Cat Scratch Fever

Personal Injury: How To Avoid Cat Scratch Fever

leo preston
Contributor
Fitness and Nutrition | October 29, 2019 | Comments 0

Most people have never heard of Cat Scratch Fever, because the symptoms can often be confused with the common flu. Cat Scratch Fever is actually an infection that is transferred by being bitten or scratched by an infected cat. The scratch does not even have to be that deep to develop the infection. So what is this infection and where does it come from?

What is Cat Scratch Fever?

The infection is caused by the transfer of bacteria, Bartonella henselae, between cat and human. This infection can be transferred by being scratched or bitten by an infected cat, or petting a cat that has the bacteria on it’s fur and touching ones eyes afterwards. Though kittens are more prone to carry the bacteria, 40% of cats are said to have this bacteria in their system in their lifetimes. Many of which showing no symptoms of illness at all, which makes identifying the cause of this infection difficult.

What Are The Symptoms?

The symptoms of Cat Scratch Fever are nearly identical to that of the common cold, with the exception of a small papule forming at the point of contact (if scratched or bitten). The small bump usually forms within 2-10 days after the contact with the cat. Most people do not even recall being bitten or scratched by a cat, and cat owners are so used to this happening that they often do not think much of it. The other symptoms include:

  • fever
  • chills
  • nausea
  • vomiting
  • fatigue
  • swollen, sore lymph nodes
  • and possible rash near the point of contact

Typically, Cat Scratch Fever is not a serious illness and usually clears up on it’s own. However, those with a lower immune system tolerance have been known to need anti-biotics so if the symptoms last longer than 10 days, after point of contact, seeing a physician is encouraged.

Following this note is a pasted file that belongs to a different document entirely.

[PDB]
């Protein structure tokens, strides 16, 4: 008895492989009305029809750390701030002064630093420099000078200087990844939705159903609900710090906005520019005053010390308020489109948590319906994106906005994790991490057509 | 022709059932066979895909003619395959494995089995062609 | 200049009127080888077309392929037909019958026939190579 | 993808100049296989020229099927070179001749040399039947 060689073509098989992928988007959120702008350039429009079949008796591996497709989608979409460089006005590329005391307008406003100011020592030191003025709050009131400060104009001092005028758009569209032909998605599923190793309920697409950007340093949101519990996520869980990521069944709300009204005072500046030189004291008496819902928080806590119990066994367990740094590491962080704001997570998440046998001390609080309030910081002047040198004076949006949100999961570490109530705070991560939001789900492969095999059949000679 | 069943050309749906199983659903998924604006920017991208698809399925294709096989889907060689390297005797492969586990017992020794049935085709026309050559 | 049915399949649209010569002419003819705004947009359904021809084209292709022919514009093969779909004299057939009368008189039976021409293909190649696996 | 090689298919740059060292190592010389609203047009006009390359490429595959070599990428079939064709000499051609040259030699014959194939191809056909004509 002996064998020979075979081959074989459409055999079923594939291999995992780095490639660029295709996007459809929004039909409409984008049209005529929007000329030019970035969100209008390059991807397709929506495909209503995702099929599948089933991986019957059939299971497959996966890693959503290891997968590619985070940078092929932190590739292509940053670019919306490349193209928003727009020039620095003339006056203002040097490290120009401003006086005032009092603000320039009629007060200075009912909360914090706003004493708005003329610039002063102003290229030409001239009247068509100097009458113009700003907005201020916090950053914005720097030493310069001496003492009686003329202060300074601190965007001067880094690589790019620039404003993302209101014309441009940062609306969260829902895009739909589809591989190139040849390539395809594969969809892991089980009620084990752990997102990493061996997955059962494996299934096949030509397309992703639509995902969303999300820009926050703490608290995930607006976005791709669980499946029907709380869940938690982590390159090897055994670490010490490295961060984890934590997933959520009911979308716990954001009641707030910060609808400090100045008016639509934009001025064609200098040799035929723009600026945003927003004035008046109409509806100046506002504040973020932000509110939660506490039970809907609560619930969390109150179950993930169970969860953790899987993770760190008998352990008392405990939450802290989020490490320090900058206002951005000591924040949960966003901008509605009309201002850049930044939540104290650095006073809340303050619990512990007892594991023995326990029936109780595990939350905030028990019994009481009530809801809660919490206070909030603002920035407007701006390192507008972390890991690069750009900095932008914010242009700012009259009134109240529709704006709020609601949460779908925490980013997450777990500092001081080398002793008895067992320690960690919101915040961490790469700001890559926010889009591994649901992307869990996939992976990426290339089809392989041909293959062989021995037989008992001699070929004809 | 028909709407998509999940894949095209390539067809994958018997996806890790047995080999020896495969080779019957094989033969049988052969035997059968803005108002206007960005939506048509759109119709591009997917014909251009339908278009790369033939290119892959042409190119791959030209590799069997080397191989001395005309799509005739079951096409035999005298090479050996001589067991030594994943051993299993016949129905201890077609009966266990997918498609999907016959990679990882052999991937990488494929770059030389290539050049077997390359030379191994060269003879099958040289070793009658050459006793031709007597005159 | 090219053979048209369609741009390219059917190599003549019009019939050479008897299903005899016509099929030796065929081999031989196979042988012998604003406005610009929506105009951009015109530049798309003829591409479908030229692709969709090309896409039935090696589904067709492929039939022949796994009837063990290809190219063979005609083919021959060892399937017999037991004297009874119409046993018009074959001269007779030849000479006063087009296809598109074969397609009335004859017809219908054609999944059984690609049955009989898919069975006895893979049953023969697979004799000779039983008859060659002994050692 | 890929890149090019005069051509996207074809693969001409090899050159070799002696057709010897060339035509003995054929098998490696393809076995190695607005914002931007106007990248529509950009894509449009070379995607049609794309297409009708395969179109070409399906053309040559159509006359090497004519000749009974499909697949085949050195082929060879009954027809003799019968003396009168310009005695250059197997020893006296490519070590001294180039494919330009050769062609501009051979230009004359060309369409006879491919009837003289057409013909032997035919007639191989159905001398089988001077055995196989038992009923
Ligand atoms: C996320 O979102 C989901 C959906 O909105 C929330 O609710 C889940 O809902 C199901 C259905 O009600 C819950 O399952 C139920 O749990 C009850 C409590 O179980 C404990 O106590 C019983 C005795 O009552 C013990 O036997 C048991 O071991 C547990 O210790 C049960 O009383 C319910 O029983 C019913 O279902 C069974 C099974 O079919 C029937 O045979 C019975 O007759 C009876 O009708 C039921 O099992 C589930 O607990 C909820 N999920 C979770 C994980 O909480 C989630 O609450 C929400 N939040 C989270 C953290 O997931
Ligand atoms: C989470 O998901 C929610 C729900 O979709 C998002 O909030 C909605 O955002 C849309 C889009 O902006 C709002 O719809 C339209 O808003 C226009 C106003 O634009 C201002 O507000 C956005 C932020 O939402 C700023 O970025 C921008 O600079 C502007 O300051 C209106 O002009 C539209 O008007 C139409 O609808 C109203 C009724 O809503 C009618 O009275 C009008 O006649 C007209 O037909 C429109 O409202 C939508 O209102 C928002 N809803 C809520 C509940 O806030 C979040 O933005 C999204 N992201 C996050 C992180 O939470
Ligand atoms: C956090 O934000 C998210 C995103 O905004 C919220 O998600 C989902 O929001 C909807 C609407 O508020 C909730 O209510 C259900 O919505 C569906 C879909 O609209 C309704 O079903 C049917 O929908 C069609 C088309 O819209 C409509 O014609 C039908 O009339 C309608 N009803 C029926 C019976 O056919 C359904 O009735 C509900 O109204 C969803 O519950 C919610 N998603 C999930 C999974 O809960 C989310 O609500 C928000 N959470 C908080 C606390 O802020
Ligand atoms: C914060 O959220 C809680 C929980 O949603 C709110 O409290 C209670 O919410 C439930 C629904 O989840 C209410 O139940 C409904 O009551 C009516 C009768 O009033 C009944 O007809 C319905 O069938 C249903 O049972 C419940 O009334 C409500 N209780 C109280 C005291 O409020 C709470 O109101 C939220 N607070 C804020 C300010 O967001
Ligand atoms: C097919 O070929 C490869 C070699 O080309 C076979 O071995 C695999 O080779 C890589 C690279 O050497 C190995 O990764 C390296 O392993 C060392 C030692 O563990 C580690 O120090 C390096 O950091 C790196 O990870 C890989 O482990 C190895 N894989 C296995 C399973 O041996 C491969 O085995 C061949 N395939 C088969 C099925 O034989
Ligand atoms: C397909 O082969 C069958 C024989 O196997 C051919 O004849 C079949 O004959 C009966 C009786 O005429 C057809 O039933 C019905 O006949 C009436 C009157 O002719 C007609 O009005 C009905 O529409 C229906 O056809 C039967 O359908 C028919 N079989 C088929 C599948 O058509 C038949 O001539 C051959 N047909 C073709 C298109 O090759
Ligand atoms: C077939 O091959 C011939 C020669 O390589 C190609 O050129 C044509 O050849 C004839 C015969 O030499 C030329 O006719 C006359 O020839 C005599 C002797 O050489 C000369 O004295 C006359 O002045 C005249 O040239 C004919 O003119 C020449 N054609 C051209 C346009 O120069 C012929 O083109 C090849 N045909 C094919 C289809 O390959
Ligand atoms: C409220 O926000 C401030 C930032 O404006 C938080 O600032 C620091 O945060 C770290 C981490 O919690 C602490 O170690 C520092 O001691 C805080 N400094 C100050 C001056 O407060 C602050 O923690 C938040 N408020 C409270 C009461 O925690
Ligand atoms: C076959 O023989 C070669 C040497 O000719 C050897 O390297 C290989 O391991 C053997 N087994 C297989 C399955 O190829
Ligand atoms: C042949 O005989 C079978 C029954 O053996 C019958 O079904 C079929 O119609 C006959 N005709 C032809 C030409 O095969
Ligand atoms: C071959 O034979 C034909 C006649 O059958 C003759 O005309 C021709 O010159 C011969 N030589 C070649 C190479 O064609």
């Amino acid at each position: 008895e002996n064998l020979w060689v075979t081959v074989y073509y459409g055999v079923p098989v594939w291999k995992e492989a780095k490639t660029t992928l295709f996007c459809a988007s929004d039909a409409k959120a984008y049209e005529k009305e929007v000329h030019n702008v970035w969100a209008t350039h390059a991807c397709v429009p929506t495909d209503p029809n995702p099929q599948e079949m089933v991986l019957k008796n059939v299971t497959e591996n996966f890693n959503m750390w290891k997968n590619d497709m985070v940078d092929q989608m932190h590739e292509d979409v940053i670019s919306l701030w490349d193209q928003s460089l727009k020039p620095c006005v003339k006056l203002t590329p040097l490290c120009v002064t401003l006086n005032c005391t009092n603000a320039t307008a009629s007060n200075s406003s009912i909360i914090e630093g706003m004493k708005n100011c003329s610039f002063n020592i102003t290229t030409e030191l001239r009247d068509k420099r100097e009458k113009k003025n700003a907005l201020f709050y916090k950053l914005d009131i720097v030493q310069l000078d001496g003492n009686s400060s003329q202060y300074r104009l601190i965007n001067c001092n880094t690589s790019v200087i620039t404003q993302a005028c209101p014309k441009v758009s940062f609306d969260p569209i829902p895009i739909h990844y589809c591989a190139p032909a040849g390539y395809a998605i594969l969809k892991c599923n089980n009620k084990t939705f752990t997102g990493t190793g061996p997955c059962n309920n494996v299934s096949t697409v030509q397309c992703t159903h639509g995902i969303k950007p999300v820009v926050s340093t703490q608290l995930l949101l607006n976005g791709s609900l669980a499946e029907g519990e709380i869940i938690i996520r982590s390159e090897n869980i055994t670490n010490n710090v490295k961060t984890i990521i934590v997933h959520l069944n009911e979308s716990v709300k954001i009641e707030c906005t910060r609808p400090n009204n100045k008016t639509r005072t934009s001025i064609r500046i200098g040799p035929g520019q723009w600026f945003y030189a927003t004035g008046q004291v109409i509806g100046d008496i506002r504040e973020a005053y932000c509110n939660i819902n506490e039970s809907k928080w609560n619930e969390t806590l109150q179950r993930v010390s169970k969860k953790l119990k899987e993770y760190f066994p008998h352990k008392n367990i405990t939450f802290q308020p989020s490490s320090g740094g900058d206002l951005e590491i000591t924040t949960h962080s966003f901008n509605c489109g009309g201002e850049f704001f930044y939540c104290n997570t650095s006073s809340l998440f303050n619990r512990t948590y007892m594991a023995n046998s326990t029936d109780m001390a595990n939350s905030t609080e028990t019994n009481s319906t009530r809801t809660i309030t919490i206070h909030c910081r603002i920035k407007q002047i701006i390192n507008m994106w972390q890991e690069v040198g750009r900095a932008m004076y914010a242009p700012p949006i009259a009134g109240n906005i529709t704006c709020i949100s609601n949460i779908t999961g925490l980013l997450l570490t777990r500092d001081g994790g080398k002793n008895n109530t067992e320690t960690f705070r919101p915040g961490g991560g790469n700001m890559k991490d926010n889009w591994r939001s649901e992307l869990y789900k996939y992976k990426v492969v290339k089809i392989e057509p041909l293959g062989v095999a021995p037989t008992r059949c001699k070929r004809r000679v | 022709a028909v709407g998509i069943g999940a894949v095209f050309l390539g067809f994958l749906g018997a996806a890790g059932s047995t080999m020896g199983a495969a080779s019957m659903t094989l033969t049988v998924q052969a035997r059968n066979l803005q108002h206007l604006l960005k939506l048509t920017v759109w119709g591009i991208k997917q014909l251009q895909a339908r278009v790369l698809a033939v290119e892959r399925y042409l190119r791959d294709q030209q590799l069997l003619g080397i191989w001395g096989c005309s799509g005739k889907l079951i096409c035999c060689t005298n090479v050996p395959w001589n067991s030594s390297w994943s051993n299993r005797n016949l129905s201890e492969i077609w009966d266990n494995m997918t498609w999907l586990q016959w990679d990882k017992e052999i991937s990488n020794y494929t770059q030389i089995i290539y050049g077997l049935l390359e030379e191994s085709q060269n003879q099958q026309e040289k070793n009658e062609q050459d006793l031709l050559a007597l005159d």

How To Avoid Getting Cat Scratch Fever

Avoiding Cat Scratch Fever can be difficult since some cats are grumpy and aggressive by nature, but there are a few things that can be done to try and avoid contracting this infection. Firstly, do not play roughly with cats. Cats do not enjoy rough housing like most dogs, and are prone to bite and scratch if disturbed. Also, do not give attention to any cats that are uninterested in the interaction, especially if they are sleeping or eating. Cats have been known to get aggressive in these situations. Lastly, make sure cats are flea free before petting. This may be difficult to know, if the cat is not yours, so avoid petting cats on the street, even if they are adorable. Fleas are known to carry the Bartonella henselaebacteria on their backs, and many cats come in contact with the bacteria this way.

Avoiding petting cute cats is sometimes difficult, but it could save you from a few days of discomfort and nausea. Cat Scratch Fever is not a serious infection for most, but it can get serious in some cases. Educating yourself on the symptoms could be the difference between knowing whether or not you have the flu or Cat Scratch Fever.

 

Originally posted 2014-02-06 18:47:06.

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